Magazine article Diverse Issues in Higher Education

America's College Promise Act Will Impact 9 Million at Community Colleges and MSIs

Magazine article Diverse Issues in Higher Education

America's College Promise Act Will Impact 9 Million at Community Colleges and MSIs

Article excerpt

When President Barack Obama announced his plan to make community college free for recent high school graduates in January, the idea was greeted with consternation from many parties. The concept sounded a bit farfetched, considering that all trends point to less federal and state investment in the nation's institutions of higher education, rather than more.

Still, the idea generated a great deal of interest. Tennessee and Chicago have already successfully implemented a similar plan, proving that it could be done.

Momentum is building in other states, too. In July, Oregon Gov. Kate Brown signed off on a bill to make community college free for high school graduates. Oregon is expected to adopt a free community college program in 2016-17.

On July 8, Rep. Bobby Scott, D-Va., and Sen. Tammy Baldwin, D-Wis., proposed America's College Promise Act, which would make community college free and reduce the financial burden for students at minority-serving institutions (MSIs). The bill would require some buy-in from the states, with the federal government covering 75 percent of the cost, and states contributing the remaining 25 percent. On average, students at community college could expect to save $3,800 on their tuition and fees each year.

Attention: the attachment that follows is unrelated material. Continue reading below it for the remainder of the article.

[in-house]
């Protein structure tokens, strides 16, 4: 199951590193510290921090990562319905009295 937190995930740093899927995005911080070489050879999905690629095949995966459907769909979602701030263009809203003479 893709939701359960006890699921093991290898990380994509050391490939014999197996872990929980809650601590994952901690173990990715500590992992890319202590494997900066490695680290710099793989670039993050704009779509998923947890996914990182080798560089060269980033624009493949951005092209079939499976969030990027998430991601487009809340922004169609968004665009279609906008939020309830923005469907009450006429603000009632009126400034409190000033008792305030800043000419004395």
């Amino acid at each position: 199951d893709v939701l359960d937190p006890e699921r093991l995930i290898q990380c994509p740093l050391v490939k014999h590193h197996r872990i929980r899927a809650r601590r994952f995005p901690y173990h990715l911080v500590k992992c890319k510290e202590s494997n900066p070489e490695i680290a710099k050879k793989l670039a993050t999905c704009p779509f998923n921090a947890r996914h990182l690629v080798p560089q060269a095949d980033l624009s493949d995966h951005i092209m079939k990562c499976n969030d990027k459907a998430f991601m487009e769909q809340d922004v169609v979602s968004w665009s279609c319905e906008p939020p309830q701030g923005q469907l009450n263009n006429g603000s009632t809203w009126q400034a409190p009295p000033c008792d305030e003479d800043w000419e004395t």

Under the Obama administration's plan for free community college, in order to be eligible, students would have to maintain a 2.5 GPA and attend school at least half time. Similarly, under the congressional plan, students would have to attend community college for the first time and on at least a half-time basis.

The new plan differs from the administration's proposal in that students would have to maintain "satisfactory" academic progress as defined by the Higher Education Act, or a cumulative C average.

Baldwin and Scott's bill would also increase funding for minority-serving institutions, by covering tuition and fees at tribal colleges and universities. It would also provide grants to other MSIs, such as HBCUs and Hispanic-serving institutions. The grants would go toward covering students' tuition and fees for two years, although the per-student amount could not exceed the national average cost of tuition and fees at a public, four-year institution.

MSIs would qualify for grants if at least 35 percent of their students were low income or Pell eligible. Institutions would also have to agree to adopt certain institutional reforms, such as ensuring articulation agreements with community colleges, reforming remedial education, and developing distance learning and competency-based education programs, among other goals.

Obama's original proposal was expected to cost $60 billion over 10 years and impact an estimated 9 million students. Under the newly proposed bill, the cost would rise to $90 billion over 10 years. …

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